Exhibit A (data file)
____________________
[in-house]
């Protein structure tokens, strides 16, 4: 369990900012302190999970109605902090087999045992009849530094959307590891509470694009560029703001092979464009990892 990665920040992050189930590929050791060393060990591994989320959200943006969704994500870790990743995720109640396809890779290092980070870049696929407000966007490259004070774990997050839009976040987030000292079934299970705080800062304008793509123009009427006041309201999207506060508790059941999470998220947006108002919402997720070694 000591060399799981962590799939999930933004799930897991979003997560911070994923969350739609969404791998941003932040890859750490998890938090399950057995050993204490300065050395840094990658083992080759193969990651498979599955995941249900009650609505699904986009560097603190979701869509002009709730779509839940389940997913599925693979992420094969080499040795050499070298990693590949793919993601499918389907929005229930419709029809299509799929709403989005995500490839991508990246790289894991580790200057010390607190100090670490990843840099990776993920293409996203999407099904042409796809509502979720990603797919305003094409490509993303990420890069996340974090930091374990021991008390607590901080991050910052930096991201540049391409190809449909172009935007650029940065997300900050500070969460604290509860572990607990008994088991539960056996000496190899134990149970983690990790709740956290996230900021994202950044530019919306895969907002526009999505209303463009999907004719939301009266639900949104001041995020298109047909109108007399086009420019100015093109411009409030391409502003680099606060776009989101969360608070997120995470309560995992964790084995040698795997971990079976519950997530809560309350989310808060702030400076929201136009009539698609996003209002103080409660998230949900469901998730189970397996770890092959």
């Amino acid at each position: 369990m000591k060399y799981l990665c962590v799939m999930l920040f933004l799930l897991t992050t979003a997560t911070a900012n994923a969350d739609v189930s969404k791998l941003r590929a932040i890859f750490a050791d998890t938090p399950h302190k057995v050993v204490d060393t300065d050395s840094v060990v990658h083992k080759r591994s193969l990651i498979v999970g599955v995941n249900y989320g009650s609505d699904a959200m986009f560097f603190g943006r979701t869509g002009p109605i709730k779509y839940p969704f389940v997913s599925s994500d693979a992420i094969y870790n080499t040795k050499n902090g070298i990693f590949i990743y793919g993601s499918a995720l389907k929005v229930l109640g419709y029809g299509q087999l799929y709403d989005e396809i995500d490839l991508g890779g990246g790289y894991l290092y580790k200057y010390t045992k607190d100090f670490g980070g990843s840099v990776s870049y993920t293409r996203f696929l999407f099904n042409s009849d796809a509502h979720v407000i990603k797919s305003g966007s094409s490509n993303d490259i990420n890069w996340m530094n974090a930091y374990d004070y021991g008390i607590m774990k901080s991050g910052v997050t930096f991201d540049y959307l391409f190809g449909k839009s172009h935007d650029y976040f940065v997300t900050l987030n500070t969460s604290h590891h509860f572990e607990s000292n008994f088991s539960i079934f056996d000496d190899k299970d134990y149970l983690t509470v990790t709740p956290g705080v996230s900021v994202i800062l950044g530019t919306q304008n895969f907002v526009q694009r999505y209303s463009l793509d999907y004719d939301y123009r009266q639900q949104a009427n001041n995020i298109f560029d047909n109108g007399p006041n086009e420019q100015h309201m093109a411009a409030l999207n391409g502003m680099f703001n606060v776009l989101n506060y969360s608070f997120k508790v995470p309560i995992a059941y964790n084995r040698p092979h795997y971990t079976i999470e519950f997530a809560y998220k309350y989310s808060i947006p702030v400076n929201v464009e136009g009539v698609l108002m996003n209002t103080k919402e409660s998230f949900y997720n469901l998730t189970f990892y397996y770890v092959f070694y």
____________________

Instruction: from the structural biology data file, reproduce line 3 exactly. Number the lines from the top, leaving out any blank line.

């Amino acid at each position: 369990m000591k060399y799981l990665c962590v799939m999930l920040f933004l799930l897991t992050t979003a997560t911070a900012n994923a969350d739609v189930s969404k791998l941003r590929a932040i890859f750490a050791d998890t938090p399950h302190k057995v050993v204490d060393t300065d050395s840094v060990v990658h083992k080759r591994s193969l990651i498979v999970g599955v995941n249900y989320g009650s609505d699904a959200m986009f560097f603190g943006r979701t869509g002009p109605i709730k779509y839940p969704f389940v997913s599925s994500d693979a992420i094969y870790n080499t040795k050499n902090g070298i990693f590949i990743y793919g993601s499918a995720l389907k929005v229930l109640g419709y029809g299509q087999l799929y709403d989005e396809i995500d490839l991508g890779g990246g790289y894991l290092y580790k200057y010390t045992k607190d100090f670490g980070g990843s840099v990776s870049y993920t293409r996203f696929l999407f099904n042409s009849d796809a509502h979720v407000i990603k797919s305003g966007s094409s490509n993303d490259i990420n890069w996340m530094n974090a930091y374990d004070y021991g008390i607590m774990k901080s991050g910052v997050t930096f991201d540049y959307l391409f190809g449909k839009s172009h935007d650029y976040f940065v997300t900050l987030n500070t969460s604290h590891h509860f572990e607990s000292n008994f088991s539960i079934f056996d000496d190899k299970d134990y149970l983690t509470v990790t709740p956290g705080v996230s900021v994202i800062l950044g530019t919306q304008n895969f907002v526009q694009r999505y209303s463009l793509d999907y004719d939301y123009r009266q639900q949104a009427n001041n995020i298109f560029d047909n109108g007399p006041n086009e420019q100015h309201m093109a411009a409030l999207n391409g502003m680099f703001n606060v776009l989101n506060y969360s608070f997120k508790v995470p309560i995992a059941y964790n084995r040698p092979h795997y971990t079976i999470e519950f997530a809560y998220k309350y989310s808060i947006p702030v400076n929201v464009e136009g009539v698609l108002m996003n209002t103080k919402e409660s998230f949900y997720n469901l998730t189970f990892y397996y770890v092959f070694y």